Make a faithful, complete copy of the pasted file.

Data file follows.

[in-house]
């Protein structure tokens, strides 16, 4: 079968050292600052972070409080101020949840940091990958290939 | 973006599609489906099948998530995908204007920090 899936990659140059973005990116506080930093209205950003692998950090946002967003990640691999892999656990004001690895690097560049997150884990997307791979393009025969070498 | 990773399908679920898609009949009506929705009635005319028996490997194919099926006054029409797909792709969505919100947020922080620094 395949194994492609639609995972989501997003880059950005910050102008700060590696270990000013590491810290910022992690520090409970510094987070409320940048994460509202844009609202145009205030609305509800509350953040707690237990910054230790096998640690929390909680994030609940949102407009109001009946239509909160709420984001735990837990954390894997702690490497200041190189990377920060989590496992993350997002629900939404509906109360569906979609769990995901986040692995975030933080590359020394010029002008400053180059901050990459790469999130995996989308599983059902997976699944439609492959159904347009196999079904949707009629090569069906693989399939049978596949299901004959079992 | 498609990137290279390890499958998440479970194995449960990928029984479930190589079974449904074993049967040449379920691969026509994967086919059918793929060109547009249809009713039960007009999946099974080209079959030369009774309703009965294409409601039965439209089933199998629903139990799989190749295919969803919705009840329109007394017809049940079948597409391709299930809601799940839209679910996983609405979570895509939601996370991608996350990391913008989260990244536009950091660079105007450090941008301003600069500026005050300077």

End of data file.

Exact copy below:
[in-house]
């Protein structure tokens, strides 16, 4: 079968050292600052972070409080101020949840940091990958290939 | 973006599609489906099948998530995908204007920090 899936990659140059973005990116506080930093209205950003692998950090946002967003990640691999892999656990004001690895690097560049997150884990997307791979393009025969070498 | 990773399908679920898609009949009506929705009635005319028996490997194919099926006054029409797909792709969505919100947020922080620094 395949194994492609639609995972989501997003880059950005910050102008700060590696270990000013590491810290910022992690520090409970510094987070409320940048994460509202844009609202145009205030609305509800509350953040707690237990910054230790096998640690929390909680994030609940949102407009109001009946239509909160709420984001735990837990954390894997702690490497200041190189990377920060989590496992993350997002629900939404509906109360569906979609769990995901986040692995975030933080590359020394010029002008400053180059901050990459790469999130995996989308599983059902997976699944439609492959159904347009196999079904949707009629090569069906693989399939049978596949299901004959079992 | 498609990137290279390890499958998440479970194995449960990928029984479930190589079974449904074993049967040449379920691969026509994967086919059918793929060109547009249809009713039960007009999946099974080209079959030369009774309703009965294409409601039965439209089933199998629903139990799989190749295919969803919705009840329109007394017809049940079948597409391709299930809601799940839209679910996983609405979570895509939601996370991608996350990391913008989260990244536009950091660079105007450090941008301003600069500026005050300077």